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Denver Broncos activate linebacker Bradley Chubb off injured reserve, expected to play vs. Los Angeles Chargers



ENGLEWOOD, Colo. — The Denver Broncos activated outside linebacker Bradley Chubb from injured reserve Saturday and moved him to the team’s active roster. He is expected to play Sunday against the Los Angeles Chargers.

Chubb, who has not played since he was on the field for 19 snaps in the Broncos’ Week 2 win over the Jacksonville Jaguars, had surgery on his left ankle in September to remove a bone spur. He returned to practice this past Monday for the first time since he left the Jaguars game.

After Friday’s practice Broncos coach Vic Fangio said he wanted to see how Chubb felt Saturday morning when the team came in for its walk-through and “we’ll see where he’s at … and go from there.”

Chubb’s return is timely in that the Broncos, at 5-5, are still on the fringe of the AFC’s playoff chase with five AFC West games over the final seven weeks of the season. Chubb had previously has surgery in his right ankle in May to also remove a bone spur and he missed all but four games in the 2019 season with a torn ACL.

It all means he’s missed 23 games over the last three seasons.

“He’s good in all areas,” said Broncos defensive coordinator Ed Donatell on Thursday. “The first place we talk about in our run defense is setting edges. He’s a powerful person and player, and he brings strength to our front. Then there’s the pass rush as that goes.”

Donatell said given Chubb has played in one game since Week 15 of the 2020 season – he missed the final two games of last season with his right ankle issues – it’s likely Chubb would be on a snap count Sunday against the Chargers.

Chubb has 20.5 sacks in 35 career games since the Broncos selected him fifth overall in the 2018 draft.

The Broncos have had more than two sacks in just two games this season. The team also traded it’s franchise’s all-time sack leader, Von Miller, to the Los Angeles Rams last month and has since used rookie Jonathon Cooper as well as Malik Reed in the two outside linebacker spots in most pass rush situations since Miller was traded.

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Curley Culp, Hall of Fame nose tackle for Kansas City Chiefs, Houston Oilers, dies at 75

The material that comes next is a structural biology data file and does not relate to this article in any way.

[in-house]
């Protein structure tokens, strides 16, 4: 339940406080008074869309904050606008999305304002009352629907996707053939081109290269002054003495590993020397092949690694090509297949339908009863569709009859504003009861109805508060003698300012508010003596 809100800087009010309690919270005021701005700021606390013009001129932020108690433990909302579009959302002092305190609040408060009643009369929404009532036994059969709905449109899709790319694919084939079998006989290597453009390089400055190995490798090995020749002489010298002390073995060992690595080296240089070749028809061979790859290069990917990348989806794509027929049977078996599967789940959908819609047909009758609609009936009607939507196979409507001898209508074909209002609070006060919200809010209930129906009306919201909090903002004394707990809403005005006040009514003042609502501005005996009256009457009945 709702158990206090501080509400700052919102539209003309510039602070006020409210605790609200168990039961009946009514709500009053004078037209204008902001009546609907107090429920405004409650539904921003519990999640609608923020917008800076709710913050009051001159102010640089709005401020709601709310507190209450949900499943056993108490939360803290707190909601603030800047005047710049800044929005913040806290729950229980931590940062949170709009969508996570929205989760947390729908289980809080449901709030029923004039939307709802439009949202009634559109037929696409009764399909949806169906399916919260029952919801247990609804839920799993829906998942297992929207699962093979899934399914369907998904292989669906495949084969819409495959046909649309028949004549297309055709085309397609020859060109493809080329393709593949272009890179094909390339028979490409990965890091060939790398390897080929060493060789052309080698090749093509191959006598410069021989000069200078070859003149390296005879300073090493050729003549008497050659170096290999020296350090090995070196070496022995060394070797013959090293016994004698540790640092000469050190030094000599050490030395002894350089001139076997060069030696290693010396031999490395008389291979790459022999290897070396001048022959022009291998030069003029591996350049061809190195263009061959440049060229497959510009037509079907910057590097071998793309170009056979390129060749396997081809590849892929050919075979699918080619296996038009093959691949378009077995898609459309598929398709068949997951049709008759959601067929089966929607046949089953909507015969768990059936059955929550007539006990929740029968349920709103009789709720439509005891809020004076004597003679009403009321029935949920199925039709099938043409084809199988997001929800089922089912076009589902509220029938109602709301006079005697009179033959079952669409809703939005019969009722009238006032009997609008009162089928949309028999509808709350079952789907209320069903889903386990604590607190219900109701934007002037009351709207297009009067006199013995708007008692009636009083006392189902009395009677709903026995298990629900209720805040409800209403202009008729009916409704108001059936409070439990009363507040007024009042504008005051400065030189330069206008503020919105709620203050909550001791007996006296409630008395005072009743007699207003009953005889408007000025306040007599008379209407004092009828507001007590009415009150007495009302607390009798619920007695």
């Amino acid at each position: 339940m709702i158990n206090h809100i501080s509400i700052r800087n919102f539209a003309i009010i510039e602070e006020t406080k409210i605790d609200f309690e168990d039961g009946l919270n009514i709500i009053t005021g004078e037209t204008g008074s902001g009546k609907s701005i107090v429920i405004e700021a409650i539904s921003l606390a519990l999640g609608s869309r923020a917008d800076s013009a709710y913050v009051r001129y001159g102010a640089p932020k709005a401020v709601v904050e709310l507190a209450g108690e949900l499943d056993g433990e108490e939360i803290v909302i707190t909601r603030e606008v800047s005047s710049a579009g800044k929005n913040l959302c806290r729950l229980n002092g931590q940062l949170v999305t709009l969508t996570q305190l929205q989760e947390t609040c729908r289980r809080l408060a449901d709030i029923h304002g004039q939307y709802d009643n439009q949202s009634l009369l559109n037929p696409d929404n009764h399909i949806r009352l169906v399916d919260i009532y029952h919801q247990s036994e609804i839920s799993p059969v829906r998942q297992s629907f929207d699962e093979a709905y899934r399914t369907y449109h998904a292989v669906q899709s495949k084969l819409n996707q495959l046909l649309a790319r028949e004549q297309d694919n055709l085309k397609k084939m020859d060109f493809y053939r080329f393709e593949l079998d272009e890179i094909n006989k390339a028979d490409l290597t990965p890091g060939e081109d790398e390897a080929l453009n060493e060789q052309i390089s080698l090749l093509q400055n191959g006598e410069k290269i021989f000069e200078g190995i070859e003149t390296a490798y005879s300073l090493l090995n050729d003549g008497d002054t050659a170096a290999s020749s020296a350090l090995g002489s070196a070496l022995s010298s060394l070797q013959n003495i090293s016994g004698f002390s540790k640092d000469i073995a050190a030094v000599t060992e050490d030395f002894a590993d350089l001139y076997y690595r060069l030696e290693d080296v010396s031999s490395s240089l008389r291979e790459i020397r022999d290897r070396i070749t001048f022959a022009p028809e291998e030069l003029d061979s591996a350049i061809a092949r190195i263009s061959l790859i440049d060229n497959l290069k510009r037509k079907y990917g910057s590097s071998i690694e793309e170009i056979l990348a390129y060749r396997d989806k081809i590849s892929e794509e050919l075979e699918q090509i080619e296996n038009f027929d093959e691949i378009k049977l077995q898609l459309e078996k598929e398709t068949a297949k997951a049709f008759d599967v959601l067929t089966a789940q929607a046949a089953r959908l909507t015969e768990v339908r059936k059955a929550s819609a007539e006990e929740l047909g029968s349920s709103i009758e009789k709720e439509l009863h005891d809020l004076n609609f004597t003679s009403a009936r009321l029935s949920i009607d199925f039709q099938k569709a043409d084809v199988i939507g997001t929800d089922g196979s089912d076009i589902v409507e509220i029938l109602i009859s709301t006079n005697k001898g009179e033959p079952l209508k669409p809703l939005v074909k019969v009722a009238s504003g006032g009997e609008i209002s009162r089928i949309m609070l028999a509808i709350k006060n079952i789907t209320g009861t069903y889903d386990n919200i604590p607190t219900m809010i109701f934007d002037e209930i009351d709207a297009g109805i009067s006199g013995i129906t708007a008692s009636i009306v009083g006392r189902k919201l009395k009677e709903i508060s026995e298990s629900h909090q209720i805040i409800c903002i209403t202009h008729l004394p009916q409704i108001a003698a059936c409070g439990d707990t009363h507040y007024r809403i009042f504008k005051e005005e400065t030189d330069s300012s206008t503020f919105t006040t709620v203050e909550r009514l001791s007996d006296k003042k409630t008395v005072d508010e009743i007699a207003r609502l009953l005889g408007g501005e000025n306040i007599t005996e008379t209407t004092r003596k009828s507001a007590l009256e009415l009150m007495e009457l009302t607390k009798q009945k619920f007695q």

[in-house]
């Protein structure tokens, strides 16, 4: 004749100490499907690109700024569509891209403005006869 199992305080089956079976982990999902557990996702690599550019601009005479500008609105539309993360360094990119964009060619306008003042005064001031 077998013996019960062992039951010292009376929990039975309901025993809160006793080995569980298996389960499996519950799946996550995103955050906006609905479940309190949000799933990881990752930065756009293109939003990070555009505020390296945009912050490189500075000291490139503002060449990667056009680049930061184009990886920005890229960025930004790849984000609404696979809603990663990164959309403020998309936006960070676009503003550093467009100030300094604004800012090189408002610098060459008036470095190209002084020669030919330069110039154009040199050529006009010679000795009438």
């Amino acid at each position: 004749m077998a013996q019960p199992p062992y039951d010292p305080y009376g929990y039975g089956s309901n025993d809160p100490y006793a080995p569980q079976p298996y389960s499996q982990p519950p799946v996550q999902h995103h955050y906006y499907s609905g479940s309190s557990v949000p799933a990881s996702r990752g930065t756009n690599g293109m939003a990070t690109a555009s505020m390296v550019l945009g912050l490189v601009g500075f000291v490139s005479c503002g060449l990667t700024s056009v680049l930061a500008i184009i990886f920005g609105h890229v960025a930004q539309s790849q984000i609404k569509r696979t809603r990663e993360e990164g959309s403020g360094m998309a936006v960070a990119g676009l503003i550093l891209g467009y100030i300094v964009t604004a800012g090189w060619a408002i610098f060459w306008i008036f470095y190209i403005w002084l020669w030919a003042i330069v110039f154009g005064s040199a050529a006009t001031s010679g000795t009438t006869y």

KANSAS CITY, Mo. — Hall of Fame defensive lineman Curley Culp, who helped the Kansas City Chiefs win their first Super Bowl during a 14-year NFL career, died Saturday of complications from pancreatic cancer. He was 75.

Culp announced this month that he had been diagnosed with stage 4 cancer. His wife, Collette Bloom Culp, announced “on behalf of our family and with a broken heart” the five-time All-Pro’s death.

“The entire Pro Football Hall of Fame family mourns the passing of Curley Culp. He was a wonderful man of great integrity who respected the game of football and how it applied to everyday life,” Hall of Fame president Jim Porter said. “Curley’s humility and grace were always apparent.”

Culp was considered one of the strongest players in the NFL during his playing career, though his position on the interior of the defensive line meant his play often went unnoticed. He was chosen to participate in six Pro Bowls, and he was second to Steelers cornerback Mel Blount for AP Defensive Player of the Year after the 1975 season.

It wasn’t until long after his playing days — Culp retired in 1981 — that he was inducted into the Hall of Fame. But after his enshrinement in 2013, Culp proudly wore the golden jacket of a Hall of Famer seemingly everywhere he went.

“Our team certainly lost a great one today,” Tennessee Titans controlling owner Amy Adams Strunk said in a statement. “Curley was a game changer for our defense when he came to us in the trade with the Chiefs and was pivotal to our success during the Luv Ya Blue days. He rightfully earned a place in the Pro Football Hall of Fame and I was fortunate to spend some quality time with Curley and his wife Collette when we hosted the Oilers reunion this past September.